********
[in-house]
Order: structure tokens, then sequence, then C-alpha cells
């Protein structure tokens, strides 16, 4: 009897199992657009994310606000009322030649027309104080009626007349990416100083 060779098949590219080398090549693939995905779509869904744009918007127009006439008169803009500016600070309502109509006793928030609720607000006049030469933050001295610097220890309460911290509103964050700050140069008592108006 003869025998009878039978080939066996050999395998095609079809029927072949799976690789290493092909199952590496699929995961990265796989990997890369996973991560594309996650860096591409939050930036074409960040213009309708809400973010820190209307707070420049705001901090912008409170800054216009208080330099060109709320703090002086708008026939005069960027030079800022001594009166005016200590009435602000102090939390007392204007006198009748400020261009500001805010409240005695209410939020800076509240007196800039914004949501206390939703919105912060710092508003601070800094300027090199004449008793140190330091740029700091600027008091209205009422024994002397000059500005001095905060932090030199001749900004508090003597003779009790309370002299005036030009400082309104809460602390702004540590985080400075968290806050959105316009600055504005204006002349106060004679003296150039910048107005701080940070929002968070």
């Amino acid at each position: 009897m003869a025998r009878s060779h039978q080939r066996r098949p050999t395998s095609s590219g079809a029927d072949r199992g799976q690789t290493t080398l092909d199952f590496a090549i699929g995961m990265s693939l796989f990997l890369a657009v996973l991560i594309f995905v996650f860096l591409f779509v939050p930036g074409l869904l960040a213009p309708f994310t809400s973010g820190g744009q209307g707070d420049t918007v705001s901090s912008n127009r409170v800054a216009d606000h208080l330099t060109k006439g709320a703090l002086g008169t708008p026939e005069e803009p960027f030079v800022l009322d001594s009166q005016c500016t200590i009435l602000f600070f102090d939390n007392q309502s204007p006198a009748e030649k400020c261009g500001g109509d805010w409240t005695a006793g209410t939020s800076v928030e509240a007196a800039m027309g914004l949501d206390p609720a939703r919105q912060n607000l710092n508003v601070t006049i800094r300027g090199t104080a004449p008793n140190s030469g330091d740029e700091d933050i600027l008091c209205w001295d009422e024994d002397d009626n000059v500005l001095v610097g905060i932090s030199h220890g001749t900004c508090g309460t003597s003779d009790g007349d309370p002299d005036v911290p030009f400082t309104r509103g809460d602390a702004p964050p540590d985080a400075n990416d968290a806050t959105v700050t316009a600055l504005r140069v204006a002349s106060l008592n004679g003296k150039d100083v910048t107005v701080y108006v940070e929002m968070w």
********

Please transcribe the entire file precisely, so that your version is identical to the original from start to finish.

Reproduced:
[in-house]
Order: structure tokens, then sequence, then C-alpha cells
């Protein structure tokens, strides 16, 4: 009897199992657009994310606000009322030649027309104080009626007349990416100083 060779098949590219080398090549693939995905779509869904744009918007127009006439008169803009500016600070309502109509006793928030609720607000006049030469933050001295610097220890309460911290509103964050700050140069008592108006 003869025998009878039978080939066996050999395998095609079809029927072949799976690789290493092909199952590496699929995961990265796989990997890369996973991560594309996650860096591409939050930036074409960040213009309708809400973010820190209307707070420049705001901090912008409170800054216009208080330099060109709320703090002086708008026939005069960027030079800022001594009166005016200590009435602000102090939390007392204007006198009748400020261009500001805010409240005695209410939020800076509240007196800039914004949501206390939703919105912060710092508003601070800094300027090199004449008793140190330091740029700091600027008091209205009422024994002397000059500005001095905060932090030199001749900004508090003597003779009790309370002299005036030009400082309104809460602390702004540590985080400075968290806050959105316009600055504005204006002349106060004679003296150039910048107005701080940070929002968070």
């Amino acid at each position: 009897m003869a025998r009878s060779h039978q080939r066996r098949p050999t395998s095609s590219g079809a029927d072949r199992g799976q690789t290493t080398l092909d199952f590496a090549i699929g995961m990265s693939l796989f990997l890369a657009v996973l991560i594309f995905v996650f860096l591409f779509v939050p930036g074409l869904l960040a213009p309708f994310t809400s973010g820190g744009q209307g707070d420049t918007v705001s901090s912008n127009r409170v800054a216009d606000h208080l330099t060109k006439g709320a703090l002086g008169t708008p026939e005069e803009p960027f030079v800022l009322d001594s009166q005016c500016t200590i009435l602000f600070f102090d939390n007392q309502s204007p006198a009748e030649k400020c261009g500001g109509d805010w409240t005695a006793g209410t939020s800076v928030e509240a007196a800039m027309g914004l949501d206390p609720a939703r919105q912060n607000l710092n508003v601070t006049i800094r300027g090199t104080a004449p008793n140190s030469g330091d740029e700091d933050i600027l008091c209205w001295d009422e024994d002397d009626n000059v500005l001095v610097g905060i932090s030199h220890g001749t900004c508090g309460t003597s003779d009790g007349d309370p002299d005036v911290p030009f400082t309104r509103g809460d602390a702004p964050p540590d985080a400075n990416d968290a806050t959105v700050t316009a600055l504005r140069v204006a002349s106060l008592n004679g003296k150039d100083v910048t107005v701080y108006v940070e929002m968070w």